Annual Symposium of the Erasmus Prize Foundation "s-Hertogenbosch (Netherlands) - 4 November 2000
The theme chosen for the Symposium today might seem surprising and a little out of touch – even marginal -, given the current importance of the IGC and the enlargement negotiations. However, at each significant step in the European integration process, it is vital to stop and consider the role of the regional and local players. This will be immediately obvious to anyone concerned about progress in the European model of society, in democracy, and in Europe”s prosperity. Should anyone be in doubt, the paper prepared by Professor Zijderveld provides a stimulating demonstration of the numerous questions raised by a “regional interpretation” of recent events. I noted that he has suggested no fewer than seven issues for discussion.
In introducing our debate on the role and position of regions in a renewed European Union, I know that I am tackling a question that often provokes emotional – and sometimes dogmatic – exchanges. Recent developments, particularly in my country with regard to the future status of Corsica, have shown how much controversy this question can generate, and I have no intention of adding my twocents. Nevertheless, I long ago acquired convictions – and I intend to defend them – on how important it is to have balance within society, and for the individuals who comprise it, not to lose touch with their roots. I also firmly believe in the dynamic value of local and regional initiatives and the strong asset that lies in the diversity of Europe”s local areas. The ideas that I am going to present may not, therefore, be shared by everyone. But unless I am mistaken, that is what the organisers are expecting. They are hoping that the conflicting views set out will clarify certain issues and identify new avenues for future work and progress.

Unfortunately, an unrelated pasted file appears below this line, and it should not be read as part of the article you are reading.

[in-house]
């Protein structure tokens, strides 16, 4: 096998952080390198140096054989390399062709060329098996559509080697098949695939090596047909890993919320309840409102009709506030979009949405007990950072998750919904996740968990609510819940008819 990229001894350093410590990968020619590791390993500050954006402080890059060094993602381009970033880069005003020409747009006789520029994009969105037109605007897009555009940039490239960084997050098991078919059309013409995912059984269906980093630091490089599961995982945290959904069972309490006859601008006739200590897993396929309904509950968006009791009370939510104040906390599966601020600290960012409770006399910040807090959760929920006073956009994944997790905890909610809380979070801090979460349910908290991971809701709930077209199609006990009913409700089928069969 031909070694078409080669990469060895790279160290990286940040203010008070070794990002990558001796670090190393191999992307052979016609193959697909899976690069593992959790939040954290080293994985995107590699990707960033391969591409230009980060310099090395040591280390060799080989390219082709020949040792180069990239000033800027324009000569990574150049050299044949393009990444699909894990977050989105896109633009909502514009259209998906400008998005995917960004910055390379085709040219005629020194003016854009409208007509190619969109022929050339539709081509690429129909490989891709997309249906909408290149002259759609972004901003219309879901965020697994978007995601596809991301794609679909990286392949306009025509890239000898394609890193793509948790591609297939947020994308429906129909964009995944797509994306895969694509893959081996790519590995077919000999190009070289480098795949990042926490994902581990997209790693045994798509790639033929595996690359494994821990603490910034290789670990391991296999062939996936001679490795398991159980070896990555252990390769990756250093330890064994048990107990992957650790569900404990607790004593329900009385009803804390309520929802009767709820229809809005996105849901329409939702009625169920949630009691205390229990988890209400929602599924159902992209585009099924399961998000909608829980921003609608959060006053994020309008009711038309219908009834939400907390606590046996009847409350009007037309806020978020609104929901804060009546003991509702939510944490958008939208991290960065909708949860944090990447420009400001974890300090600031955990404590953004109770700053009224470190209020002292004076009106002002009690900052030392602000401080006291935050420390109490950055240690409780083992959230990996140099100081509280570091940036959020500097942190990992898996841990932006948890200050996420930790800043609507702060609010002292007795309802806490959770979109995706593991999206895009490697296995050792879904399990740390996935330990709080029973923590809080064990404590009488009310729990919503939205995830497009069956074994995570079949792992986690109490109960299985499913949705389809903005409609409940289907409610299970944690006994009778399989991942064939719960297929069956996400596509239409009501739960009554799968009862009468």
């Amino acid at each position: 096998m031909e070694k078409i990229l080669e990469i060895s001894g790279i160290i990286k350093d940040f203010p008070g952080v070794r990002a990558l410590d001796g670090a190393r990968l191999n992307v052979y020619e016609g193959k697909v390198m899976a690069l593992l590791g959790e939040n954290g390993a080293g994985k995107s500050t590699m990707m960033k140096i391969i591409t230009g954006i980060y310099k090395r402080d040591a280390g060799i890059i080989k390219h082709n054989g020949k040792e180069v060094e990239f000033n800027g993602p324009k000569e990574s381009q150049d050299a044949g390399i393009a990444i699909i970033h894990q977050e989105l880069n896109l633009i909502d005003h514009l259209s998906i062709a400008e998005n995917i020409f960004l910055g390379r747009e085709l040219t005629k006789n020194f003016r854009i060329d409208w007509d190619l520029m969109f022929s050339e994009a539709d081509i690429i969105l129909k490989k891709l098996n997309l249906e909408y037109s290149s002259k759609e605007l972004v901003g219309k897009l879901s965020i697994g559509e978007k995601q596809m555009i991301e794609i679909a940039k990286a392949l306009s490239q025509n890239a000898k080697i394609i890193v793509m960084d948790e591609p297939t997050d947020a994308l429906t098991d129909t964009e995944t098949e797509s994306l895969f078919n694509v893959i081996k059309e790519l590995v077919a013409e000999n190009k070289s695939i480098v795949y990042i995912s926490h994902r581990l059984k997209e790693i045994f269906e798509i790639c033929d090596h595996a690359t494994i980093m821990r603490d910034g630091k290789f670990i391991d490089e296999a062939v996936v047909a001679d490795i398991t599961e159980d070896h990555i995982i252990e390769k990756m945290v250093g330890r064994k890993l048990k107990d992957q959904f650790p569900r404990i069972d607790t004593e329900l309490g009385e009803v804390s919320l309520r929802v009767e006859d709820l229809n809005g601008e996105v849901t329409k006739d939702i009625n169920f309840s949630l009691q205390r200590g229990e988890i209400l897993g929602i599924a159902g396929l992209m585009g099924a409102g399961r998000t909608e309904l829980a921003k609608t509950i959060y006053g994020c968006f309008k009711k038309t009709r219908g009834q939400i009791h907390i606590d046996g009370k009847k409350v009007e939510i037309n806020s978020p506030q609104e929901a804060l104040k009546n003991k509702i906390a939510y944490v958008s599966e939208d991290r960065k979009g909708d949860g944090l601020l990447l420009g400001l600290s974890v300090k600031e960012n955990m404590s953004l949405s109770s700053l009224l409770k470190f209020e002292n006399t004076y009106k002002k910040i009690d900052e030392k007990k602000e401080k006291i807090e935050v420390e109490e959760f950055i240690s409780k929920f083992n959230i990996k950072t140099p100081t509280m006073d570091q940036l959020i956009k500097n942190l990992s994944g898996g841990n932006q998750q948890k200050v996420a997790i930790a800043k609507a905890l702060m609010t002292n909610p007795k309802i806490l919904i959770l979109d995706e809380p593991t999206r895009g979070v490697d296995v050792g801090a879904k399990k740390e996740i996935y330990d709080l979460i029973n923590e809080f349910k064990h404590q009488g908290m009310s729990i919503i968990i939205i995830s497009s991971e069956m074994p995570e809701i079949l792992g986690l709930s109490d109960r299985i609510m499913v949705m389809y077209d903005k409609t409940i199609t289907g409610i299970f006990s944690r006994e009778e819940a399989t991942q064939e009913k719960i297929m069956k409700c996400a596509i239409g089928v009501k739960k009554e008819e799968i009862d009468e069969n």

I will begin with an observation on which everyone will surely agree: we have come a long way since the 1988 reform of the Structural Funds. In the space of just one decade, Europe”s regions have asserted themselves by making use of the opportunities offered by the Union. I think, however, that we should not overestimate these achievements or use this success as a reason for changing the rules of European integration. To avoid any ambiguity in the forthcoming discussion, I would like to remind participants of the principle that the Union is not entitled to interfere in the constitutional affairs of its Member States.
While an enlarged European Union must be built in closer cooperation with its regions, it must continue to respect the institutional diversity of the Member States. The sustainability of a greater Europe depends just as much on the cohesion and involvement of its constituent regions as on its ability to respond to new governance problems.